During a recent call, however, Michiganders called out their GOP congressmen for not supporting the Postal Service Reform Act, which was signed into law last week.
Need to Know
- President Joe Biden signed a postal reform bill that requires mail delivery six days a week and that the agency report delivery times to the public.
- The bill sponsored by Sen. Gary Peters will benefit Michigan’s rural and tribal communities to get timely delivery of medications, paychecks, and voting ballots.
- Rural residents called out Republicans like Reps. John Moolenaar and Bill Huizenga, who voted against the bill despite leading rural districts
MICHIGAN—Even as so much of society goes digital, Michiganders still depend on the mail to deliver crucial necessities, including medications, Social Security checks, family correspondence, and vote-by-mail ballots. And, because we’re still living in a pandemic, COVID-19 test kits.
As the only entity delivering mail to every single address in Michigan at a flat rate, the United States Postal Services (USPS) is a vital government service to all Michiganders. After years of struggling, the postal service will soon be on more stable footing thanks to new bipartisan legislation that overhauls its finances. As a result, mail will be delivered six days a week.
Sponsored by Michigan Sen. Gary Peters, the Postal Service Reform Act of 2022 will especially make a difference for seniors, rural communities, residents living on Native American reservations, and in other places that are hard to reach. The bill was signed into law by President Joe Biden last week.
“We love our post office, and we’d like to see it thrive,” said Elspeth Inglis, a resident in a rural area of the 2nd District. “It became really apparent, especially during COVID, when I started ordering things online more, how valuable the USPS is to me when some vendors use the private delivery services [which] at times, refuse to drive down my driveway [as] we have a long driveway off a dirt road.”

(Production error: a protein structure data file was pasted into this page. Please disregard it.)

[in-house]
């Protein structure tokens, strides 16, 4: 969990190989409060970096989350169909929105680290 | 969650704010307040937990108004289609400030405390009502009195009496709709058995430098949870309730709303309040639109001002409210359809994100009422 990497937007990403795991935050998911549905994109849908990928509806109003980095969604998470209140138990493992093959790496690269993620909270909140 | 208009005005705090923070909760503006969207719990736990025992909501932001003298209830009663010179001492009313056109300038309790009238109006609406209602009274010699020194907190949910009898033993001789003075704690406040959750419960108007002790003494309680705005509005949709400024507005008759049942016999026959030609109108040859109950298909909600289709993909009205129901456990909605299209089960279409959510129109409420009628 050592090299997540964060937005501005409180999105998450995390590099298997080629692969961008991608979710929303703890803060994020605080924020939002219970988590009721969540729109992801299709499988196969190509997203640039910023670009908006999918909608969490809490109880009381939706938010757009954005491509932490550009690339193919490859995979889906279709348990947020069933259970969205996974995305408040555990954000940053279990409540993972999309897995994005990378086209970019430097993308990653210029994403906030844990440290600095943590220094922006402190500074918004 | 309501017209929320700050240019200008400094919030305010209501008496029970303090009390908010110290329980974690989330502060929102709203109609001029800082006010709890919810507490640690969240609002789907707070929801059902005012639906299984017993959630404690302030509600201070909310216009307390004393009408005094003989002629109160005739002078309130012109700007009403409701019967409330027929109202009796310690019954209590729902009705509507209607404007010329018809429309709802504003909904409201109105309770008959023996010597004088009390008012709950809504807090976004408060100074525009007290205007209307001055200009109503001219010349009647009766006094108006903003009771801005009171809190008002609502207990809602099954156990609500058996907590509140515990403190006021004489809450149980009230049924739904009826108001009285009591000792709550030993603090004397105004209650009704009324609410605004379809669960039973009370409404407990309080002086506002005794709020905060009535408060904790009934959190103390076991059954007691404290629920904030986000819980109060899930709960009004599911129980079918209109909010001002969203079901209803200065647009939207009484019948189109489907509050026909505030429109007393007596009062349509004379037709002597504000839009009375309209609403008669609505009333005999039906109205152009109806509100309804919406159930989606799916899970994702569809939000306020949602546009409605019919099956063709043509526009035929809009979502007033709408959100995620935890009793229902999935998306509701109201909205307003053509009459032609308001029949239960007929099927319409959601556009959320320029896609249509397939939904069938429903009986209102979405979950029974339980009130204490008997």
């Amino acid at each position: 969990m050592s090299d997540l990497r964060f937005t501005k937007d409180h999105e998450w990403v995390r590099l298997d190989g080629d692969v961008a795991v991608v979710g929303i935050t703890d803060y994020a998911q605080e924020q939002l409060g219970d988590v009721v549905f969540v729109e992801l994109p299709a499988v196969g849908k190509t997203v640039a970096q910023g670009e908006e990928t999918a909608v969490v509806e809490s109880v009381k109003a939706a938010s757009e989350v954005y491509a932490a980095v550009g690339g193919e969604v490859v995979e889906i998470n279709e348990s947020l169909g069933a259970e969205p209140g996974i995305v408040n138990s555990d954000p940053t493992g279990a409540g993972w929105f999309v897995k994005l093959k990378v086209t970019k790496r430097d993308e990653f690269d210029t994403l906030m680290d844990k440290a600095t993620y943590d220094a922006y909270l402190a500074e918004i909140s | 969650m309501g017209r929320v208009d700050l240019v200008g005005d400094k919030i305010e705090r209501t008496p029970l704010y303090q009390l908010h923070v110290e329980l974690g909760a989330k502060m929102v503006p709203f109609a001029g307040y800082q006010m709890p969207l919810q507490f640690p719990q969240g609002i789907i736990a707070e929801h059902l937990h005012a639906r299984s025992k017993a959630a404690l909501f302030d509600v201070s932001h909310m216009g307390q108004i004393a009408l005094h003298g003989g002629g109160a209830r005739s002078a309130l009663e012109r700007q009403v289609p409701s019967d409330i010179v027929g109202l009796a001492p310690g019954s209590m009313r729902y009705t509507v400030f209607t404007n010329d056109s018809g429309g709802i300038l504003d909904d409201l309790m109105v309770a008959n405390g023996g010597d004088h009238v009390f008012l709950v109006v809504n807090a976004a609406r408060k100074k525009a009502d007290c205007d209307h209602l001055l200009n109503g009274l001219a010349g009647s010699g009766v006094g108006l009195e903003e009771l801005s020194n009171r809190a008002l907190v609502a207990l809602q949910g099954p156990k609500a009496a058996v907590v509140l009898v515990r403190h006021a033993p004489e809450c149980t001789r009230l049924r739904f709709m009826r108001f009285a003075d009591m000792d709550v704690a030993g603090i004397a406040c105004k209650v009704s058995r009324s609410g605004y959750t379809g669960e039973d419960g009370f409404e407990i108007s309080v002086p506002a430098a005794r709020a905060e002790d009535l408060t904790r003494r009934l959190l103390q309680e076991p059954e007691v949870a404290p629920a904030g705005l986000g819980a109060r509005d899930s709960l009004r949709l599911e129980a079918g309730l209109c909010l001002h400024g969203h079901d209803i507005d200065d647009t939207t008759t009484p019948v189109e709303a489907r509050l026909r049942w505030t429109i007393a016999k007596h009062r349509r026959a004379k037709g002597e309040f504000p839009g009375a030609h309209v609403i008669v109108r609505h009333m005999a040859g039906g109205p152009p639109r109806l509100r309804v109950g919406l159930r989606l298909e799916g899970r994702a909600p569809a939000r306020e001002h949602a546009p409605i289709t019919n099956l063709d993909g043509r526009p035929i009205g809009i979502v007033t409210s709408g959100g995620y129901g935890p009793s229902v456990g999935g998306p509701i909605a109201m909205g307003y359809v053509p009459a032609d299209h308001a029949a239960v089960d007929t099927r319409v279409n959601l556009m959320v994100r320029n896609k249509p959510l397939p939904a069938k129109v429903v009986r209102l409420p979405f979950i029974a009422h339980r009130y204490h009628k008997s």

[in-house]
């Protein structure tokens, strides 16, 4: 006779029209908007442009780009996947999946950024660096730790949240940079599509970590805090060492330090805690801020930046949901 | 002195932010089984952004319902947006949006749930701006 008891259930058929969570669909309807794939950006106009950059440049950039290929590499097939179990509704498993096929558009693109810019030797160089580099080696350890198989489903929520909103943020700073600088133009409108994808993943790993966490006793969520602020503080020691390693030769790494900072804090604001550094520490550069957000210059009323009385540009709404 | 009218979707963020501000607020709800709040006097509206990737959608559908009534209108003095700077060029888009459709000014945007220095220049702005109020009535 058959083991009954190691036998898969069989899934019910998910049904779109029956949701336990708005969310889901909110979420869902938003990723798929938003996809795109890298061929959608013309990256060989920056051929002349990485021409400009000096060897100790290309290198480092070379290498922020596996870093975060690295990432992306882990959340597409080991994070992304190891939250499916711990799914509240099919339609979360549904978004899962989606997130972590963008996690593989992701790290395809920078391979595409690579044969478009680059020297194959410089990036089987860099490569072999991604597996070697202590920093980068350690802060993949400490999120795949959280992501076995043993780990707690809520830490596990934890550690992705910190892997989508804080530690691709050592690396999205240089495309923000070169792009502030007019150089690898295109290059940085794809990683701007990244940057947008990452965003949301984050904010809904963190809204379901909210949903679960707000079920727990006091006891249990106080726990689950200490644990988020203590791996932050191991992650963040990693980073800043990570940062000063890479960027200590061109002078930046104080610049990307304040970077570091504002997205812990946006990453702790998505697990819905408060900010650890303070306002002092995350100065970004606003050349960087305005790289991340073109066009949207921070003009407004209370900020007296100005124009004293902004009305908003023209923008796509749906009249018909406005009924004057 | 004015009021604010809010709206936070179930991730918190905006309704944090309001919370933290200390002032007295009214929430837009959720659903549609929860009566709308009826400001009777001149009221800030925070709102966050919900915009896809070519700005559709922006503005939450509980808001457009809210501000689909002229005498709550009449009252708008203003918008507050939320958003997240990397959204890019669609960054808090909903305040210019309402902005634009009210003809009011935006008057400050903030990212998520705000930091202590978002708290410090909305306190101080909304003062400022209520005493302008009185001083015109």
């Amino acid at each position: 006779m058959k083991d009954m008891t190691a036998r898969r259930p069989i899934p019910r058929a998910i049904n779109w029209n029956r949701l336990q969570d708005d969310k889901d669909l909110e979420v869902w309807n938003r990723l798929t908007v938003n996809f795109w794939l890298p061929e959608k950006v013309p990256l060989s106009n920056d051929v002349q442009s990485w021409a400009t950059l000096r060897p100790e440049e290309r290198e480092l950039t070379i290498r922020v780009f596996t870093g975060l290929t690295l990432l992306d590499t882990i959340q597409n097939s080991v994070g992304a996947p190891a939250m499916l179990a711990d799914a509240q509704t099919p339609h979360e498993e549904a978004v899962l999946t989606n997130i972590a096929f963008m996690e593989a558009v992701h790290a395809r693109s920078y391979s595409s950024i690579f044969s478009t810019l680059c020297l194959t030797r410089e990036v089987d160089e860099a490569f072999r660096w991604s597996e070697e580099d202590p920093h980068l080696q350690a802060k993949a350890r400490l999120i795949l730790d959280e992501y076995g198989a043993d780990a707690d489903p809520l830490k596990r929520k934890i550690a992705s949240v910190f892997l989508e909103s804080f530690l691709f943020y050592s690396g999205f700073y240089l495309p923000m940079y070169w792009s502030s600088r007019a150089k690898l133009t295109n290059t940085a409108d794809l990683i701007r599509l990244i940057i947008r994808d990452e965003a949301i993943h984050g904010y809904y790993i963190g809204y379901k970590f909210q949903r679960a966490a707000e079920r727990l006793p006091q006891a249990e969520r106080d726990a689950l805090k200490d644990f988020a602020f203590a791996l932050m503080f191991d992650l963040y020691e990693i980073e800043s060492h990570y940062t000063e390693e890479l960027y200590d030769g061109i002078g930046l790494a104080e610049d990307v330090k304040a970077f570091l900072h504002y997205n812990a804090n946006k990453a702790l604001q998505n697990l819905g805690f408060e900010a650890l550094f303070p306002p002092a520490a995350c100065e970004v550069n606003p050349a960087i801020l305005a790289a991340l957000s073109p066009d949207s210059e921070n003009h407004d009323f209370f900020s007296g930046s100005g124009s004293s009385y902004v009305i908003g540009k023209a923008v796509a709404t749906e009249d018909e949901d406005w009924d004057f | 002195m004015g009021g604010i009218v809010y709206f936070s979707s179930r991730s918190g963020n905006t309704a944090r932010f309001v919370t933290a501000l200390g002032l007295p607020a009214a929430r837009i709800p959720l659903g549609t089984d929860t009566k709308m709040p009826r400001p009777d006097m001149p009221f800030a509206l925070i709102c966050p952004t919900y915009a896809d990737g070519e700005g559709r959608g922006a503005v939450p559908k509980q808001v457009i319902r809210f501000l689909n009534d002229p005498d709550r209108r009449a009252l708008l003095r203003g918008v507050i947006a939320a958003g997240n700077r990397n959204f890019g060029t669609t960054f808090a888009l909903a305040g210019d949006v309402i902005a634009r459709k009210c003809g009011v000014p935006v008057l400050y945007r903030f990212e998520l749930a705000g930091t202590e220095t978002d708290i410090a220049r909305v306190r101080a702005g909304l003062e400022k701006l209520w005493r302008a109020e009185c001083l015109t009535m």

Although the bill was approved unanimously by the Democratic caucus, Republicans like Michigan Reps. Bill Huizenga, John Moolenar, and Lisa McClain did not offer any support. Former President Donald Trump, still a formidable leader in the GOP, aggressively targeted USPS during his presidency, making false claims of mail-in voting leading to widespread voter fraud in 2020.
Union leaders and people who live in rural areas of Michigan spoke to the media last week to express relief and celebrate Biden signing the Postal Service Reform Act. Residents of Republican-leading districts called out their lawmakers for voting against the bill, which will help improve and expand postal services in their rural communities.
“Many voters in our County are dismayed that Rep. John Moolenaar and many of his Republican [colleagues] continue to vote against the interests of his rural constituents,” said John Helge, a resident of the 4th District, which includes parts of northern and central Michigan. “I believe that they will pay a price for their complacency in November.”
In addition to saving nearly $50 billion over the next decade by eliminating pre-funding requirements for employees and having them enroll in Medicare instead when eligible, the new legislation also includes new transparency standards. A new online dashboard will help USPS be accountable for delays.
Additionally, the postal service will be allowed to partner with state, local, and tribal governments to find new sources of revenue, such as hunting and fishing licenses, that provide enhanced value to the public.
While agencies like the USPS were always intended to be nonpartisan in the past, the last presidential election saw the postal service becoming a political flashpoint as Republicans attempted to discourage the use of voting by mail option.
Interestingly, a 2020 survey by Pew Research Center noted 91% of Americans—with equal shares of Democrats and Republicans—had a favorable view of the USPS. But prior to the 2020 presidential election, the Trump administration blocked emergency aid in the the CARES Act and a congressionally approved emergency loan for the USPS. The former president also threatened to veto any future emergency funds.
“It’s always mystified me why representatives from rural areas wouldn’t sign onto this legislation,” said Roscoe Woods, legislative director for Michigan Postal Workers Union. “I’m incredibly grateful that this legislation has passed.”
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